Kestler Associated Research Group
Bioinformatics and Systems Biology of Aging: Lord of the Numbers
Since January 2016, the Group of Hans A. Kestler has been associated to the FLI as a cooperation group between Ulm University and the Leibniz Institute on Aging (FLI) in Jena.
The rapid development of molecular biology has given rise to an increasing demand in computational and mathematical approaches to analyze and understand the resulting data. In particular, advanced methods from Bioinformatics are required to extract, investigate, and integrate the essential information from high-throughput experiments, such as microarrays or Next Generation Sequencing. The emerging field of Systems Biology provides formal approaches to (temporal) modeling and simulating regulatory processes in biological systems. The research of Hans A. Kestler’s group at the FLI is at the interface of computer science, statistics and life sciences and covers the following main aspects:
- Statistical and data mining approaches for high-throughput data, with an emphasis on feature selection, classification and clustering,
- Modeling, simulating and analysis of regulatory networks, in particular ODE, Boolean, and rule based approaches,
- Visualization and functional annotation.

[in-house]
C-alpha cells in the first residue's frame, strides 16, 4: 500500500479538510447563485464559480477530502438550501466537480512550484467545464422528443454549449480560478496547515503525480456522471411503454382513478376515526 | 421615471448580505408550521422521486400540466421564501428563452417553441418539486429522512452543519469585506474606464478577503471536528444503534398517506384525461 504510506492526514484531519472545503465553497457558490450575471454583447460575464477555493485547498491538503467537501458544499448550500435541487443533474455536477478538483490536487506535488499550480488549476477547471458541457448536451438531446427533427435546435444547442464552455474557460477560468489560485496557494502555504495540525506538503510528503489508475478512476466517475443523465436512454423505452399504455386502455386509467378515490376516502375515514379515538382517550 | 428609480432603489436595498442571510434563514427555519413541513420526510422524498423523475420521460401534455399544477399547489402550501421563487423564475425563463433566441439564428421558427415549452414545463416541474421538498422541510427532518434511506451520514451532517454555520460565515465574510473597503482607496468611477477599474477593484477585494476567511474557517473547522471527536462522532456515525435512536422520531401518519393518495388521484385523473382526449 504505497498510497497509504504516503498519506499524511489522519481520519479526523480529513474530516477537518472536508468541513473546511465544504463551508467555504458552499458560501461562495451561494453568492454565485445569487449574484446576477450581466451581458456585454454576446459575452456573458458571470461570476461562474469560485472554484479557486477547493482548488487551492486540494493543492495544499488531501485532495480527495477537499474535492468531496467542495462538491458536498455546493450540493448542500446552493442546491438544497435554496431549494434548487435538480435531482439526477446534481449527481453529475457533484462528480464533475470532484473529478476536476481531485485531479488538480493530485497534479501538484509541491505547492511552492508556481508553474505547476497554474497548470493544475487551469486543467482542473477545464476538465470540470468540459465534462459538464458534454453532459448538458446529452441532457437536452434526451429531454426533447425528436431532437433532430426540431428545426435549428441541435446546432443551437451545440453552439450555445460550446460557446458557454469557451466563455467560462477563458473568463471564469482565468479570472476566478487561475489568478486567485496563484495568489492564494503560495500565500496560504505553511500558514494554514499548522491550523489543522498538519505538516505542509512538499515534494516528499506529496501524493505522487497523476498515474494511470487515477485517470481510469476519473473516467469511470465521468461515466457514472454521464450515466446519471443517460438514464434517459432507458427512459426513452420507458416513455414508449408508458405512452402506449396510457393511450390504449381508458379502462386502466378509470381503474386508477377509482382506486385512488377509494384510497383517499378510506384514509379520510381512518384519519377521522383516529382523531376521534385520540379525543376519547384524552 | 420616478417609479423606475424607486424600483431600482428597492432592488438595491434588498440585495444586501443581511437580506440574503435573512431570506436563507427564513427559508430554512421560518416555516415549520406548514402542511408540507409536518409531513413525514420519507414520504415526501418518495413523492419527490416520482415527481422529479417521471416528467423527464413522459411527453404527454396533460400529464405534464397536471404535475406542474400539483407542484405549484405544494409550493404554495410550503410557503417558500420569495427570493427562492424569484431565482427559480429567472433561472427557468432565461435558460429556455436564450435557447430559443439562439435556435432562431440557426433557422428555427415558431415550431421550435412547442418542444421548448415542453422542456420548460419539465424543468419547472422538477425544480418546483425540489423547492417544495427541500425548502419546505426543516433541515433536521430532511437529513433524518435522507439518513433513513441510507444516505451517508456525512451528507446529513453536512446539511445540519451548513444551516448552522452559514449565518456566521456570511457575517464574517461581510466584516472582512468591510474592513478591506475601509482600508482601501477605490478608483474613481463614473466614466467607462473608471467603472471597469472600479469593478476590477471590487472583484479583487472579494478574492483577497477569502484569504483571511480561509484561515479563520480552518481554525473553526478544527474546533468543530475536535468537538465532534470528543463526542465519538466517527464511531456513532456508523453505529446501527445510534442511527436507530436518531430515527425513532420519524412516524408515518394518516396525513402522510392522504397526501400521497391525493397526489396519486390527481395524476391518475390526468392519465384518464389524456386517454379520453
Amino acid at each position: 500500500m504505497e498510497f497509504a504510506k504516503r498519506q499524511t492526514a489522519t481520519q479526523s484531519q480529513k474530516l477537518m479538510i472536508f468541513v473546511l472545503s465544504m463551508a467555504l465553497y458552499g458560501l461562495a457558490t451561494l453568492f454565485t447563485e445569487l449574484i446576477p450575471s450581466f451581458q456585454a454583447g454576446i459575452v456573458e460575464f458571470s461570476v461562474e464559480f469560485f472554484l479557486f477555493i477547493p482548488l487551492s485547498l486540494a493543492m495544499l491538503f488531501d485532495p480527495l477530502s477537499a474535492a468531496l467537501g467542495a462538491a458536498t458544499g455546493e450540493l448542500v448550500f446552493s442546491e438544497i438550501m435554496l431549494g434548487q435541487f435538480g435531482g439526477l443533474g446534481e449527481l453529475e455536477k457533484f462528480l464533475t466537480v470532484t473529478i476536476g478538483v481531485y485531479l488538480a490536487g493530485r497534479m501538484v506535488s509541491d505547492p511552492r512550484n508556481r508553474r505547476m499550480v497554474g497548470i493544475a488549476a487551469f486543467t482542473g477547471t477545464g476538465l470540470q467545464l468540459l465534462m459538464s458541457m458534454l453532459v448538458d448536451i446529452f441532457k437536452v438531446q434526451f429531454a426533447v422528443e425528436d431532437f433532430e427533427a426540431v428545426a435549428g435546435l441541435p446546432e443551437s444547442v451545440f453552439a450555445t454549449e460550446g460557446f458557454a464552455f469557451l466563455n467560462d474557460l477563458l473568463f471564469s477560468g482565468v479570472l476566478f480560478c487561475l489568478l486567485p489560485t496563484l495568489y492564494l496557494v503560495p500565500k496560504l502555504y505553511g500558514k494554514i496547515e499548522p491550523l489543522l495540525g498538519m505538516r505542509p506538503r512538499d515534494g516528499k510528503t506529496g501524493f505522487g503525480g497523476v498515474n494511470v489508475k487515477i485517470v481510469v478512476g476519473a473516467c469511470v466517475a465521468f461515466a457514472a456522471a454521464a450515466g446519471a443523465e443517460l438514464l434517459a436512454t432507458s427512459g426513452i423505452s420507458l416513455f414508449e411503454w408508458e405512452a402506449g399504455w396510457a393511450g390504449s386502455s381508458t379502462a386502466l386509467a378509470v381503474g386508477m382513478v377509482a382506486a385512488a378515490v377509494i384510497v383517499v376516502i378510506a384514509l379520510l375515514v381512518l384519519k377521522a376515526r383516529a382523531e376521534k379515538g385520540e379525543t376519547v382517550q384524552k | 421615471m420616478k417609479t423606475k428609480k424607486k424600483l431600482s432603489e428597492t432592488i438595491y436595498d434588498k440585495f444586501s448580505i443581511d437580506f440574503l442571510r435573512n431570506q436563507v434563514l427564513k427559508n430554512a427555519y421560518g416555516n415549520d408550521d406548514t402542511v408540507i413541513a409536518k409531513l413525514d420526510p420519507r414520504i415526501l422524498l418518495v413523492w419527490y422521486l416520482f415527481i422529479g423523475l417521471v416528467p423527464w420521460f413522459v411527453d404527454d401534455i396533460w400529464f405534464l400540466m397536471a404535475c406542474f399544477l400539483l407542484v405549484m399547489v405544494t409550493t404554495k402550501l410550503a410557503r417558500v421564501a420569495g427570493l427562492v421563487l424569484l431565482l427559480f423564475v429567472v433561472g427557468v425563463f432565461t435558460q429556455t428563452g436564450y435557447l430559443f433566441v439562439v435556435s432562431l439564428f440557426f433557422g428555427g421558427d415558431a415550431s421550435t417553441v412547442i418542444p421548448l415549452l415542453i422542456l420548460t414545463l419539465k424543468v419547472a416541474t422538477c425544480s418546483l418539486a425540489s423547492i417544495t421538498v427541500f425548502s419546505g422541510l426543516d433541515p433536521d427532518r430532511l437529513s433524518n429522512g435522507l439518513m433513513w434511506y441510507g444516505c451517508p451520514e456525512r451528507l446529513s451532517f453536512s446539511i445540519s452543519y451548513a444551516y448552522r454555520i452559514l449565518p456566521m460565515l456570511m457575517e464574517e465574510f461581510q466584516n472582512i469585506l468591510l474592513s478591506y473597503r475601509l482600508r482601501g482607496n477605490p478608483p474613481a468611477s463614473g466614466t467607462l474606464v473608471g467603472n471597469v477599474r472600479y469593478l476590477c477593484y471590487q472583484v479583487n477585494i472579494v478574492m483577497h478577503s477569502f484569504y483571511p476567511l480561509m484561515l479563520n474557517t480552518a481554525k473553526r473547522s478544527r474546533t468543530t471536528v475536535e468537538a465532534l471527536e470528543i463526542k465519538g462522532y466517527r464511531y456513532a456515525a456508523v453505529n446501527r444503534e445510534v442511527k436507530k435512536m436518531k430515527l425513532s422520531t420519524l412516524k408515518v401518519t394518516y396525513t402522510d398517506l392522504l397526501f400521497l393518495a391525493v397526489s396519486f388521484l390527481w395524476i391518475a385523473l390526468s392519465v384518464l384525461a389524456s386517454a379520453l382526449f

The advent of high-throughput biomolecular technologies has made high-dimensional biological data available for the investigation of many clinical settings. The large numbers of features and low numbers of probes in such data sets poses many challenges for their analysis. Machine learning approaches and statistical methods are essential for the interpretation of the data. For example, clustering methods can detect groups of similar probes. Feature selection techniques are employed to identify features (e.g. marker genes) that are relevant to distinguish certain phenotypes. Classification algorithms can predict the phenotype of a probe according to the measurements.
Interactions of genes and gene products as well as cross-talks between individual pathways make up complex networks that preclude an intuitive understanding. Along with the increase in knowledge on genetic interactions, mathematical modeling and simulation have become indispensable tools for the analysis of regulatory networks. Modeling approaches vary in the degree of abstraction, which influences the level of detail, but also comprehensibility and the amount of information required to specify the model parameters. Our research covers the highly abstract Boolean models as well as comprehensive models based on differentially equations or intermediate rule based approaches.
Hans A. Kestler
Associated Group Leader